A mountaineer walking with crampons

Using crampons: Crampons provide essential traction on icy terrain that you otherwise wouldn’t be able to ascend. It’s important to know how and when to put crampons on and when to take them off. Practice is required to become comfortable walking with crampons on your boots. Learn more about crampons in our article, How to Use Crampons.


A roped team of mountaineers walks across a snow-covered glacier

Roped glacier travel: Using an axe becomes even more important when you are roped to one or more people while crossing a glacier. Not only do you need the skills to stop your own fall, but you need to be alert to the others on your rope team and be ready to self-arrest should one of them slip and start heading for a crevasse or a drop-off. Rope management is equally important. Knowing when and how to rope up, how much slack to leave and how to belay other climbers is a set of skills best taught by experienced mountaineering schools or clubs. Learn more about roped glacier travel.


three mountaineers in whiteout conditions

Navigating crevasses and whiteouts: For much of the spring and summer, basic snow routes on mountains in the United States are straightforward roped ascents. In late summer or fall, though, crevasses begin to open up as the year's snowfall melts away. Previously smooth, packed glaciers can become a puzzle of jumbled ice and a maze of cracks. Route finding can be much more challenging in these conditions. Whiteouts, too, offer their own special "charm." Skill with an altimeter and a compass is imperative for mountaineering.


two mountaineers performing a crevasse rescue

Crevasse rescue: And one last thing to ponder before striking out on your own: Would you be able to rescue a companion from a crevasse if he or she were to fall in? Proper use of snow anchors, and a system known as the Z-pulley is an essential set of skills for safe glacier travel. Even experienced mountaineers practice these and other rescue techniques each season to prepare for the unexpected. Learn more about crevasse rescue.


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Step Two: Start Training for Mountaineering

The joy of standing atop a summit, gazing out as the landscape unfolds below your feet, doesn’t always come easy. Mountaineering presents many physical and mental challenges; it’s common to spend 12-14 hours a day inching your way uphill with a heavy pack on your back. To prepare yourself for these challenges, it’s necessary to be physically and mentally prepared.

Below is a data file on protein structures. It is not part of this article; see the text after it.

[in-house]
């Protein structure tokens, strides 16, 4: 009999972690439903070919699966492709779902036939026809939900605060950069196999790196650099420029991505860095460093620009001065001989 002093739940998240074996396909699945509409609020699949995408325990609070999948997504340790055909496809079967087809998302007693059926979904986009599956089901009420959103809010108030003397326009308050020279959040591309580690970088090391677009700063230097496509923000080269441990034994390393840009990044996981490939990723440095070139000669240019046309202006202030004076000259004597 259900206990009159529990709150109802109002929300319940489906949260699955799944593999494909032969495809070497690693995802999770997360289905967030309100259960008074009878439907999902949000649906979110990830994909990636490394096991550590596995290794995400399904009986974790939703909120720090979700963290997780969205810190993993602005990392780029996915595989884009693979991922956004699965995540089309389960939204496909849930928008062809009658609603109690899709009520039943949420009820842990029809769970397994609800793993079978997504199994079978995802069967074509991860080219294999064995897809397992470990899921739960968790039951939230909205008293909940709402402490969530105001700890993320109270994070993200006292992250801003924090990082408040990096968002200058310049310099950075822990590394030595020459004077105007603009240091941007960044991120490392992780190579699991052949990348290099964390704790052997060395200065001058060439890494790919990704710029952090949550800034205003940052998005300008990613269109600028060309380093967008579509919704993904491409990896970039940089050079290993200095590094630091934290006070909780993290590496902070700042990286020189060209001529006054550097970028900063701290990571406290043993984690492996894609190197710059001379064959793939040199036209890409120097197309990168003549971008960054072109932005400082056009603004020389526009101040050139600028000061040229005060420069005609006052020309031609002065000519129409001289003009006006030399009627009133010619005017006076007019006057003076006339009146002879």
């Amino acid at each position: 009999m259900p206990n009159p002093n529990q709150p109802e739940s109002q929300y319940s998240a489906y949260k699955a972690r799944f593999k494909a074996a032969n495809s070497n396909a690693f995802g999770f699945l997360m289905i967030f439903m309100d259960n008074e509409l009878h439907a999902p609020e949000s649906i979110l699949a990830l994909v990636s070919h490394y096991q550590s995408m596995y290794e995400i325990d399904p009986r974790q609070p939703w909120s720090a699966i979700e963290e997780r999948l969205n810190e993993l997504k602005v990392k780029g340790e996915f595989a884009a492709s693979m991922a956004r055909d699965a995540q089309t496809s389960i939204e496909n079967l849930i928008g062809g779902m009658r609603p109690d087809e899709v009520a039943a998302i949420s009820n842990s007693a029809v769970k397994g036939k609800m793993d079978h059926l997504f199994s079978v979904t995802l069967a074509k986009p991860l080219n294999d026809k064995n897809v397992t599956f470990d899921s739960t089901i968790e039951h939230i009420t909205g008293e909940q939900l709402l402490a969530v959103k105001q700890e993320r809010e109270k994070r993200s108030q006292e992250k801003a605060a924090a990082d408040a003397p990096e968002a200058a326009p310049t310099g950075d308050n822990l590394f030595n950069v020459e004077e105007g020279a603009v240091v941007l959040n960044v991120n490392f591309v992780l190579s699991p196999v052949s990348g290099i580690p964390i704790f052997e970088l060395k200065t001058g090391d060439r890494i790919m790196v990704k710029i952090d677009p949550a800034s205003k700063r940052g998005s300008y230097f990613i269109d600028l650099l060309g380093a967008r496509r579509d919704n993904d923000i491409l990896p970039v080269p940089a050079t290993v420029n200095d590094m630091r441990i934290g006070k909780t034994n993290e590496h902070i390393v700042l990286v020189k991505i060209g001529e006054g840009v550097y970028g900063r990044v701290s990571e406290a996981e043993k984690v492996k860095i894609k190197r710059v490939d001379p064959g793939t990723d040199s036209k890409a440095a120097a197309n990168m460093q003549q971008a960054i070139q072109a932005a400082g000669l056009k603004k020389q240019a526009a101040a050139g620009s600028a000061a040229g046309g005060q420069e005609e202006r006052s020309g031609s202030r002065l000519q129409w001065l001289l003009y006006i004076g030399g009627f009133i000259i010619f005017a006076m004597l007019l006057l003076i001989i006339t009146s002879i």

Physical Preparation

A group of hikers wearing packs climbs up a rocky trail

The seemingly simple act of putting one foot in front of the other can be utterly exhausting when you’re hauling a heavy pack and you’ve already been moving for hours.

To be ready for the strenuous challenges of mountaineering, most people need to begin frequent and consistent training several months prior to a trip. A regular training routine that involves running, cycling and swimming is a good way to prepare your cardiovascular system. Indoor stair climbers can help to build leg muscles used for climbing. Weight lifting can strengthen the upper body for carrying a pack.

The best training for climbing with a pack, though, is to climb with a pack. Put some weight on your back and head uphill. Try nearby hikes where you can gain elevation. Or find a long set of stairs and do some repetitions. This type of training will improve your stamina on a long approach more so than running or cycling.

While being physically ready for long days of hiking uphill with a heavy pack is important, the effects of high altitude as you ascend a mountain can be unpredictable. At altitudes above 8,000 feet (and occasionally as low as 5,000 feet), even the most physically fit people can start to feel the effects of decreased oxygen in the atmosphere. Signs of moderate altitude illness are difficulty sleeping, irregular breathing during sleep, headache, weakness, fatigue, nausea, dizziness and shortness of breath. To learn more about altitude sickness and what you can do to prevent it, read our article, How to Identify and Treat Altitude Sickness.

To learn more about physical preparation for mountaineering and to see a sample workout routine, read our article, How to Train for Mountaineering.


Mental Preparation

Three mountaineers hike through a snowy field at night

Mountaineering requires more than athleticism and technical climbing skill. It takes a different mindset from sport climbing close to civilization or backpacking on an established trail. You must commit more time and energy to complete a mountaineering climb, and you must be prepared for some hardships, discomfort and possible dangers along the way, such as falling rock, falling ice, avalanches and falls into crevasses. There’s also the disappointment that fickle mountain weather can bring; no matter how hard you’ve trained, prepared and prayed for sun, a storm can force you to turn back before reaching the summit. For these reasons, mountaineering is not for everyone.